Today’s archers have their choice of using either real feathers on their arrow shafts, or plastic imitations known as vanes. Both serve the same purpose, that being to stabilize the flight of the arrow from the bow to the target by putting a slight spin on the shaft, much in the same way a quarterback puts spin on a thrown football in order to achieve maximum accuracy. Feathers, while more traditional, can become matted during wet-weather hunts, and can make noise as they’re brushed against clothing, other arrows, or the bow itself. Vanes, on the other hand, are unaffected by rain and snow, and produce no sound when brushed. Beyond that, however, it’s again, a matter of personal preference.

It’s the business end of the arrow that many newcomers put the most emphasis on, and it’s here where the faltering begins in earnest when it comes to making a decision as to broadheads and practice points. Fortunately, says Yamilkoski, the choice as to the right broadhead and practice point is basically as simple as picking the right arrow.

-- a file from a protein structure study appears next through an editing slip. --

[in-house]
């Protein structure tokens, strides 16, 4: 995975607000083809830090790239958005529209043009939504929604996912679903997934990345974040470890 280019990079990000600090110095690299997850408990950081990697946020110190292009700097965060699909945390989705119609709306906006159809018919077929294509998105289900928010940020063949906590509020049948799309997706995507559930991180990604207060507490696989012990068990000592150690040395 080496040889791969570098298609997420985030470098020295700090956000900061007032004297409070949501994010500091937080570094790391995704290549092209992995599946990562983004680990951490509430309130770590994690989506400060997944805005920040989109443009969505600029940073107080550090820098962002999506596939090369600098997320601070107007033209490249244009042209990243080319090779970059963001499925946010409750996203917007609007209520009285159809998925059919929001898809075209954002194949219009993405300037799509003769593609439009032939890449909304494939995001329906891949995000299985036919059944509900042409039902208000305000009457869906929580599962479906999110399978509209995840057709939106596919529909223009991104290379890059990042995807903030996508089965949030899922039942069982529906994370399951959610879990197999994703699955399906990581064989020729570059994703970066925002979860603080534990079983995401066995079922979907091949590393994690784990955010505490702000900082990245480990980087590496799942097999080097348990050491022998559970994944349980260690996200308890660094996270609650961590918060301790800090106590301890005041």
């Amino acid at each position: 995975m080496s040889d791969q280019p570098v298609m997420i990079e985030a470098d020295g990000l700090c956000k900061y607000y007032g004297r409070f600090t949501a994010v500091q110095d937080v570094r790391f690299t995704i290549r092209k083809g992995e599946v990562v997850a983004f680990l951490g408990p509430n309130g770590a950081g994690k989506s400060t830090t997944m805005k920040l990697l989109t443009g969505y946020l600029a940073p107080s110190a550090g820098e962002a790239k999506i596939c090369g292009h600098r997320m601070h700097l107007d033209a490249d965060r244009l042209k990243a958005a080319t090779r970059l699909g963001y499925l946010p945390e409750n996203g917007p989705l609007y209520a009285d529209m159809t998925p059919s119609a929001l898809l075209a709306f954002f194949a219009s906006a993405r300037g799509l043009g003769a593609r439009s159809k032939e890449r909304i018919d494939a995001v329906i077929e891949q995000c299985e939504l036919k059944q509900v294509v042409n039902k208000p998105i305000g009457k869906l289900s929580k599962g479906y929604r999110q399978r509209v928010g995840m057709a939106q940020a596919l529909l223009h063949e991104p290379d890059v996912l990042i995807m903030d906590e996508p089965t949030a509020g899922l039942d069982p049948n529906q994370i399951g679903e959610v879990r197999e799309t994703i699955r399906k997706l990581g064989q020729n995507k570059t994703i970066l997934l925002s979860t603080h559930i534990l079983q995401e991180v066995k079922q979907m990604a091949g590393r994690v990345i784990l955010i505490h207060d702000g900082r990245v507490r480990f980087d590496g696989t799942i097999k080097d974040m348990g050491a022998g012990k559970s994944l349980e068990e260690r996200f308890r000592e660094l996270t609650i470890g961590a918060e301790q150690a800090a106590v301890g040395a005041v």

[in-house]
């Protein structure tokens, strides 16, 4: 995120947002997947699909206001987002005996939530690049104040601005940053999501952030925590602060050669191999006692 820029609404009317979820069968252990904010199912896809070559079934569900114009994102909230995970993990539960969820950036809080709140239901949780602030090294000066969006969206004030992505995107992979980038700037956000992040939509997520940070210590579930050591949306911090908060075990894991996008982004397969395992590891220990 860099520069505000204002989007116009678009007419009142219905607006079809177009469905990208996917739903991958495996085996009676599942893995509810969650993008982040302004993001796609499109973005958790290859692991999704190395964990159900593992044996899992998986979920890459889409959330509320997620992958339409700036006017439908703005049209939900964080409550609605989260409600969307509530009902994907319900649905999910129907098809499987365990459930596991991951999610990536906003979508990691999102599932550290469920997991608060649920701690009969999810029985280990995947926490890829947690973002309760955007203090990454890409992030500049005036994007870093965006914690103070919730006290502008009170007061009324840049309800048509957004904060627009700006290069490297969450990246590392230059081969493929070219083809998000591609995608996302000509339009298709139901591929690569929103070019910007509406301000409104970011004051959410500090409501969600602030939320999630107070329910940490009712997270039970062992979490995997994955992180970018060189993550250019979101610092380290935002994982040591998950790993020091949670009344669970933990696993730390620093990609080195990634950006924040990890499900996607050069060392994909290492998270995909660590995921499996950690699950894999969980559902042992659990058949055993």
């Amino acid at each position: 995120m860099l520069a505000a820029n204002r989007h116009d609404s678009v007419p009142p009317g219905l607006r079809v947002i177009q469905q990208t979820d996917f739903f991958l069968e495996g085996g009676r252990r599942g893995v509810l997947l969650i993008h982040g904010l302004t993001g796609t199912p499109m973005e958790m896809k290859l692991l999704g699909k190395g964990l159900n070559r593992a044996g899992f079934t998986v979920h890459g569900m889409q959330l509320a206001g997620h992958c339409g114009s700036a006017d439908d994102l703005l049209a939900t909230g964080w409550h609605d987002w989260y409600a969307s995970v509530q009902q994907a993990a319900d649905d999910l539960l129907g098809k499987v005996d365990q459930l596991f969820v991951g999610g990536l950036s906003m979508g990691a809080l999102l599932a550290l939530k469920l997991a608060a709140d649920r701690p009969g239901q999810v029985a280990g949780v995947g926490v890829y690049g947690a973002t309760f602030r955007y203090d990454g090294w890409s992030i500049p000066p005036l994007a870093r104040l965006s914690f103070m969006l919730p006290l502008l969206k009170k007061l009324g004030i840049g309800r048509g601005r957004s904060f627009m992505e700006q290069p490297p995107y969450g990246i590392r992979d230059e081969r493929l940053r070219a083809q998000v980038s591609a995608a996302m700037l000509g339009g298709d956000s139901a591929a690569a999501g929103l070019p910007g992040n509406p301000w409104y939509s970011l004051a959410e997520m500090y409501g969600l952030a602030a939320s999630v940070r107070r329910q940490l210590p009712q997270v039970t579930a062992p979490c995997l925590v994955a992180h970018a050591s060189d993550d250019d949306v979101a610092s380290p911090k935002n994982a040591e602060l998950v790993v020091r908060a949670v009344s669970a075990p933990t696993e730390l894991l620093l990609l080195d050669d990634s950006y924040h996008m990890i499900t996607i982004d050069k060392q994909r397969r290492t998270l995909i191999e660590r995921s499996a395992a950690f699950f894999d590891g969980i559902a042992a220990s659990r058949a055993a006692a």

“A lot depends on personal preference and what you want the arrow and broadhead to do. A two-blade, all blade broadhead offers the ultimate in penetration. A four-blade (replaceable blade) head can offer less penetration, but cuts a larger hole. And because archers rely entirely on hemorrhage for their harvest, a larger entry hole that allows better bleeding, and consequently a better blood trail, is often what folks want. For whitetails, a two-blade, three-blade, or four-blade broadhead from any decent bow set at what the state regulations hold as the minimum poundage (states vary, but most set 40#) will provide more than enough penetration and sufficient blood loss. This provides the situation was an acceptable shot in the first place,” said Yamilkoski.